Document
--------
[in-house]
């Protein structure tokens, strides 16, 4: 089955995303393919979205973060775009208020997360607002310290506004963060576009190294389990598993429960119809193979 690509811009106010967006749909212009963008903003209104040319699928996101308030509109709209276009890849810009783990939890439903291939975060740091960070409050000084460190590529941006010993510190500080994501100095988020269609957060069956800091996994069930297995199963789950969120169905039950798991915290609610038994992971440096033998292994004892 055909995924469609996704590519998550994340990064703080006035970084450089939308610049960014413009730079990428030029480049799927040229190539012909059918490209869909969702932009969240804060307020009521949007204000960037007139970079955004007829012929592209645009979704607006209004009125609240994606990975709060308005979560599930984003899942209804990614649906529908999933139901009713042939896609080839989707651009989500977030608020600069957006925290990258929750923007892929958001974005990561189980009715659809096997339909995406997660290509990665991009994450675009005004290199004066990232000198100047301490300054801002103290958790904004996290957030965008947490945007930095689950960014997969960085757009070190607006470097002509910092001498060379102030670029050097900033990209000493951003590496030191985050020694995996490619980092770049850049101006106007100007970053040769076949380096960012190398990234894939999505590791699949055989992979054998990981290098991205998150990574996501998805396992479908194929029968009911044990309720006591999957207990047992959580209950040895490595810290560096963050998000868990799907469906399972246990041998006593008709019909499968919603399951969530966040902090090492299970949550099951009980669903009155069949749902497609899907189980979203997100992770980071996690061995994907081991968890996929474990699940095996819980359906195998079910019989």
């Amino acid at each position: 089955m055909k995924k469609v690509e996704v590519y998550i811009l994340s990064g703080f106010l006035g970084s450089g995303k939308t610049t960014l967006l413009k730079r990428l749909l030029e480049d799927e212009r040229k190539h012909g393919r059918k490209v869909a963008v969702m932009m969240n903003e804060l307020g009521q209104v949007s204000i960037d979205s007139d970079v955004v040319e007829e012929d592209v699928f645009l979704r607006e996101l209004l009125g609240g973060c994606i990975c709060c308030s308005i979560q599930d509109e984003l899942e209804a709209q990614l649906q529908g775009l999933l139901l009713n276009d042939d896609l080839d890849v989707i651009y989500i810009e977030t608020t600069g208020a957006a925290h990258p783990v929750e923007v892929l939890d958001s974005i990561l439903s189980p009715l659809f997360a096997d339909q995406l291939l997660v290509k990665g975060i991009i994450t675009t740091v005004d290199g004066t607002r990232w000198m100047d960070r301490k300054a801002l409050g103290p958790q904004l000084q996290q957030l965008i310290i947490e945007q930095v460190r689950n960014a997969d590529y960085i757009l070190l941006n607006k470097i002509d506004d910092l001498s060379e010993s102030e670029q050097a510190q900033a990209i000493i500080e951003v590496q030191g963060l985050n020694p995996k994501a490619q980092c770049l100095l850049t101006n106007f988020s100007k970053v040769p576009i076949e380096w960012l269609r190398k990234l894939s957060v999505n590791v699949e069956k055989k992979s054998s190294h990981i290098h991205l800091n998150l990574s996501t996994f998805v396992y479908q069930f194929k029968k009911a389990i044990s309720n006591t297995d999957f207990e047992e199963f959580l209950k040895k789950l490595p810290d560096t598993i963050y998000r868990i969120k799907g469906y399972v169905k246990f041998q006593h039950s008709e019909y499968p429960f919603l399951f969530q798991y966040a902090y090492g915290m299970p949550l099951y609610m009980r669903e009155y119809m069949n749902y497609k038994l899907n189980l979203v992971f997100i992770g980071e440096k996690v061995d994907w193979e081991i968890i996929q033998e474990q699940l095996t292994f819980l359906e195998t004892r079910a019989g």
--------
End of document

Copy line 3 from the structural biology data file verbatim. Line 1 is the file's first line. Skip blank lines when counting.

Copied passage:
């Amino acid at each position: 089955m055909k995924k469609v690509e996704v590519y998550i811009l994340s990064g703080f106010l006035g970084s450089g995303k939308t610049t960014l967006l413009k730079r990428l749909l030029e480049d799927e212009r040229k190539h012909g393919r059918k490209v869909a963008v969702m932009m969240n903003e804060l307020g009521q209104v949007s204000i960037d979205s007139d970079v955004v040319e007829e012929d592209v699928f645009l979704r607006e996101l209004l009125g609240g973060c994606i990975c709060c308030s308005i979560q599930d509109e984003l899942e209804a709209q990614l649906q529908g775009l999933l139901l009713n276009d042939d896609l080839d890849v989707i651009y989500i810009e977030t608020t600069g208020a957006a925290h990258p783990v929750e923007v892929l939890d958001s974005i990561l439903s189980p009715l659809f997360a096997d339909q995406l291939l997660v290509k990665g975060i991009i994450t675009t740091v005004d290199g004066t607002r990232w000198m100047d960070r301490k300054a801002l409050g103290p958790q904004l000084q996290q957030l965008i310290i947490e945007q930095v460190r689950n960014a997969d590529y960085i757009l070190l941006n607006k470097i002509d506004d910092l001498s060379e010993s102030e670029q050097a510190q900033a990209i000493i500080e951003v590496q030191g963060l985050n020694p995996k994501a490619q980092c770049l100095l850049t101006n106007f988020s100007k970053v040769p576009i076949e380096w960012l269609r190398k990234l894939s957060v999505n590791v699949e069956k055989k992979s054998s190294h990981i290098h991205l800091n998150l990574s996501t996994f998805v396992y479908q069930f194929k029968k009911a389990i044990s309720n006591t297995d999957f207990e047992e199963f959580l209950k040895k789950l490595p810290d560096t598993i963050y998000r868990i969120k799907g469906y399972v169905k246990f041998q006593h039950s008709e019909y499968p429960f919603l399951f969530q798991y966040a902090y090492g915290m299970p949550l099951y609610m009980r669903e009155y119809m069949n749902y497609k038994l899907n189980l979203v992971f997100i992770g980071e440096k996690v061995d994907w193979e081991i968890i996929q033998e474990q699940l095996t292994f819980l359906e195998t004892r079910a019989g």